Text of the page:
A radio station that broadcast ISIS propaganda in Iraq was bombed to silence by Iraqi forces, according to reports.
The Al-Bayan station, which was one of the most significant propaganda broadcasting tools for the terrorist organization, went silent on Sunday after it was bombed by jets, a spokesperson told NBC News.
“They used to broadcast Islamic anthems that encouraged people to join them,” the unidentified spokesperson told the network. It also called on people “to stand against the government and encouraged people to be terrorists under the name of jihad,” he said.
Another source said that the radio station’s entire staff was killed in the bombing, according to the AhlulBayt News Agency. The station was used to broadcast messages throughout Nineveh province. “The group has also been using this medium to broadcast instructions and guidance for its members,” a source was quoted as saying.
A man who fled Mosul last year and lives nearby told NBC that ISIS “used many means to broadcast their poisoning thoughts and ideologies—Al-Bayan radio station is one of them.”
“I believe that destroying their radio station is considered as a blow for their organization,” he added. The terrorist group would blast propaganda via speakers they set up in public places, including marketplaces.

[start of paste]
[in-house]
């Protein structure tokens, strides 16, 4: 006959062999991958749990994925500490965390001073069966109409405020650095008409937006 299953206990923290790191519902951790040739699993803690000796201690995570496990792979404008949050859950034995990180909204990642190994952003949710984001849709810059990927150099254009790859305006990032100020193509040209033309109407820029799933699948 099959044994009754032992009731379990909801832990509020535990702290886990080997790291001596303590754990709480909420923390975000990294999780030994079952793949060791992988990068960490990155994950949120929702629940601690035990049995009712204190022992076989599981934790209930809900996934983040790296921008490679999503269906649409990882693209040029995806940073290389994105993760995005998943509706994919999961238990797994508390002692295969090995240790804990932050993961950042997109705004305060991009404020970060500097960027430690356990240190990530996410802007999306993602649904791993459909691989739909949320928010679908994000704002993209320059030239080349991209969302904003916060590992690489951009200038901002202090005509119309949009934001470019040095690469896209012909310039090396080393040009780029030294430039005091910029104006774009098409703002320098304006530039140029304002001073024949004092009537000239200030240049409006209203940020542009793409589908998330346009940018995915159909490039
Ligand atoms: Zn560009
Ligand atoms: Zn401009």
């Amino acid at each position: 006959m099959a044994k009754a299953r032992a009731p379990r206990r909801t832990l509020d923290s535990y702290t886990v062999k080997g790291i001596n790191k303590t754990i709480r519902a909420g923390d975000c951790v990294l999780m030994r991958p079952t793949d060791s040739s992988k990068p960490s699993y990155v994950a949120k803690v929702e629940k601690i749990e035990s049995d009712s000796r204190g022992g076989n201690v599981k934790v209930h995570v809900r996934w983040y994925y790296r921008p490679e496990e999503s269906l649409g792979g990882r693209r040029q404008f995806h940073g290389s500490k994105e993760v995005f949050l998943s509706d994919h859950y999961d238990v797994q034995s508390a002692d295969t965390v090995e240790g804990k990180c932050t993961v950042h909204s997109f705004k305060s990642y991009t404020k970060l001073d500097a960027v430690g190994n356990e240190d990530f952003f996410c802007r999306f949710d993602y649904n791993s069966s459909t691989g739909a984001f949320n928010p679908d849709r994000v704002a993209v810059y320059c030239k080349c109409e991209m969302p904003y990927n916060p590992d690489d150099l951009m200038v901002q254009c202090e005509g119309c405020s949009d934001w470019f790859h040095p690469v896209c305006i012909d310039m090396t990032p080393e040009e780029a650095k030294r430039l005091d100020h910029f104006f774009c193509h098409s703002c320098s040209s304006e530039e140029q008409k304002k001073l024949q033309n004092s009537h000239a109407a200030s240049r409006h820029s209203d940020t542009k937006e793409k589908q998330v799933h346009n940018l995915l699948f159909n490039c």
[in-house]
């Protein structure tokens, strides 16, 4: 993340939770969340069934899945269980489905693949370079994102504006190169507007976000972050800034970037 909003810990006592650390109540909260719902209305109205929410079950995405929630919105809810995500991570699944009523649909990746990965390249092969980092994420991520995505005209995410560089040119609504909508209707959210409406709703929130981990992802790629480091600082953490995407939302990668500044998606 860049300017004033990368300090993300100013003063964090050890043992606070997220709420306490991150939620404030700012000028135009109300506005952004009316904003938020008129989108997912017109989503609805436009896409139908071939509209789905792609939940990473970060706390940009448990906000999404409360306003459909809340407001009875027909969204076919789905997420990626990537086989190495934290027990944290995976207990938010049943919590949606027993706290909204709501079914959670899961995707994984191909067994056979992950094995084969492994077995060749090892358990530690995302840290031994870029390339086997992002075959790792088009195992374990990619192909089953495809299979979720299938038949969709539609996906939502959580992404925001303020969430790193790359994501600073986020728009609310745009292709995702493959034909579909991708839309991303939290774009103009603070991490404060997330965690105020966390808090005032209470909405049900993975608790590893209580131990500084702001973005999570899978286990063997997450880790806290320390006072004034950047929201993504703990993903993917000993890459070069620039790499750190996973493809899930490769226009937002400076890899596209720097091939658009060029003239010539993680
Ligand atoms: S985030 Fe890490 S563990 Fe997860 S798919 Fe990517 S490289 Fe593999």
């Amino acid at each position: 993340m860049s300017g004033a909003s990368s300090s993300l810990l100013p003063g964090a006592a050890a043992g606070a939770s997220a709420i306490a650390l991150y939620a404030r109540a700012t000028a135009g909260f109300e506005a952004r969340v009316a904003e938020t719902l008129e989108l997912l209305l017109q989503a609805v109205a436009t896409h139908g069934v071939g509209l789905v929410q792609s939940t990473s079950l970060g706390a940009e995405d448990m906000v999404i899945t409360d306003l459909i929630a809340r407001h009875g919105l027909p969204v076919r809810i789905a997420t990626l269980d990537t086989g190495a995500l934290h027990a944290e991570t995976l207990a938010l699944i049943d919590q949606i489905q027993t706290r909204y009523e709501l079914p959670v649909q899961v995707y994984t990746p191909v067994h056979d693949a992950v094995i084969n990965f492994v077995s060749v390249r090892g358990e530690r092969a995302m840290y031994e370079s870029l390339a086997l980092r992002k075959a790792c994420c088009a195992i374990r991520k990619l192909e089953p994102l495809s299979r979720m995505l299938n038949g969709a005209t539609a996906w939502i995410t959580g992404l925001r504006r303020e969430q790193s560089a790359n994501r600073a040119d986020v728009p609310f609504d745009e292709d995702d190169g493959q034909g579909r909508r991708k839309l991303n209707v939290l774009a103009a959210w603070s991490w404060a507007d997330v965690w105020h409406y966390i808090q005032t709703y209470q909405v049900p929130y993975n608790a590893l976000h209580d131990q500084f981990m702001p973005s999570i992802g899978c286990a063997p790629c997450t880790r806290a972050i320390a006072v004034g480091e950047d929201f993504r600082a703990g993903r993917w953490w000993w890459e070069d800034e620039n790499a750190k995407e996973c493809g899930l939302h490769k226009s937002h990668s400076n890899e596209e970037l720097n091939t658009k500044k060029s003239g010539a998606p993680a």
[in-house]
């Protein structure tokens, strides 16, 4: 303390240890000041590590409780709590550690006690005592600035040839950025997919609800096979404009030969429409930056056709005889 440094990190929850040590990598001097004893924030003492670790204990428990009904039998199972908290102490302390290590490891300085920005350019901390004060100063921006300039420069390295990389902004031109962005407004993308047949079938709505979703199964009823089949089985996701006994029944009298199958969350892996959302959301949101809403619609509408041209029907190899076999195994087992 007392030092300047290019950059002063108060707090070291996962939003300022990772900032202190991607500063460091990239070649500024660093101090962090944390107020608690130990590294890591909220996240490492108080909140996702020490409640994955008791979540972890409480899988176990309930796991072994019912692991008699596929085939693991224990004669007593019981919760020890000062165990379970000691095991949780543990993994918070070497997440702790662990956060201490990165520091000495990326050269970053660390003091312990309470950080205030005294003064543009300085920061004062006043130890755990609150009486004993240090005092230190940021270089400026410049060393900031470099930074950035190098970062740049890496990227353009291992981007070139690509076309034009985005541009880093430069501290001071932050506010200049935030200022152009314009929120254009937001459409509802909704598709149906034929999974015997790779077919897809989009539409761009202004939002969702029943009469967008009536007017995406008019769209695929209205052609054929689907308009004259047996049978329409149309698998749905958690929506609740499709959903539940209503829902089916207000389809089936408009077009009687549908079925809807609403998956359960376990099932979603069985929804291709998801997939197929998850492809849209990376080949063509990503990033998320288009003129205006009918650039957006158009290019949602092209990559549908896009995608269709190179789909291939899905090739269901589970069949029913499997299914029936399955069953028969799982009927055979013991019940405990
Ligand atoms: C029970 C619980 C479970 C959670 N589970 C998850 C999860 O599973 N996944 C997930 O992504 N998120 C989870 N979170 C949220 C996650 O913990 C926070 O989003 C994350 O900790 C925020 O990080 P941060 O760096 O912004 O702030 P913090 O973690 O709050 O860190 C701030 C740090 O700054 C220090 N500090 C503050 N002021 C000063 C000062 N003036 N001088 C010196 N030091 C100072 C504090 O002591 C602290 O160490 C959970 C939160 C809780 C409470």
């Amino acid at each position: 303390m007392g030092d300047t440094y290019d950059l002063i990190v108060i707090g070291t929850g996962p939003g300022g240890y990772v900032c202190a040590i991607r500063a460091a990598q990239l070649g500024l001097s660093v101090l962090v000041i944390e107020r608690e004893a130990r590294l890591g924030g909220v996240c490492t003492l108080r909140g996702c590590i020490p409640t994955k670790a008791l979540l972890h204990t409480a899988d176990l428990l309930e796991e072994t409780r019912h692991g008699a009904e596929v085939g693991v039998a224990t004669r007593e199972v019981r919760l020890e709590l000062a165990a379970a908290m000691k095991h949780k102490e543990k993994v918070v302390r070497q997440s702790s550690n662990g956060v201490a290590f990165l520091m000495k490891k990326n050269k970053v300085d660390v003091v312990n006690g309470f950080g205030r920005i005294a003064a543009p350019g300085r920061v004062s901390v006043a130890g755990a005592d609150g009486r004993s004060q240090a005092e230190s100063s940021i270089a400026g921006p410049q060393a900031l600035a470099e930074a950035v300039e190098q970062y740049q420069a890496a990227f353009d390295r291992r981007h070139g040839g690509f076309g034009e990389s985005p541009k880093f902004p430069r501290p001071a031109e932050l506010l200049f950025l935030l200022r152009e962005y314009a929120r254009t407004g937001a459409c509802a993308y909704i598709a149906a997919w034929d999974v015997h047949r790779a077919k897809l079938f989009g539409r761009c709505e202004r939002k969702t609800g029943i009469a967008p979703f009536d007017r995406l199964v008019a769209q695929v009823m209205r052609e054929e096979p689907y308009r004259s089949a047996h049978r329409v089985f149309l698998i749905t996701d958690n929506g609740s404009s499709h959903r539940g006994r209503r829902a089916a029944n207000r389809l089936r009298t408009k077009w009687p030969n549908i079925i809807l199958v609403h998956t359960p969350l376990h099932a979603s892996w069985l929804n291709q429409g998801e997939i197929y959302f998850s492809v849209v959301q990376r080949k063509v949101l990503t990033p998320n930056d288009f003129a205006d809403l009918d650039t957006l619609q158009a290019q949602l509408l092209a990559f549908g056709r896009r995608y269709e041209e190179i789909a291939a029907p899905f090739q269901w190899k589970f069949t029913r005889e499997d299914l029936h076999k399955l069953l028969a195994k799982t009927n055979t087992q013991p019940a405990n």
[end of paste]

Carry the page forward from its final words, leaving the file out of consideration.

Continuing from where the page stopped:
Turkey-backed Syrian rebels and a U.S.-backed coalition, meanwhile, are closing in on the village of Dabiq, which is referenced heavily in an apocalyptic prophesy that is paramount to ISIS’s ideology.
According to the Reuters news agency, Free Syrian Army rebel groups have been pushing forward into ISIS territory since Aug. 24. Villages near Dabiq have been taken.
Dabiq, according to ISIS, is the final battle between Muslims and perceived infidels, heralding the coming of the apocalypse.
“If matters proceed as planned, within 48 hours we will be in Dabiq,” Ahmed Osman, head of the Sultan Murad FSA group, told the news agency.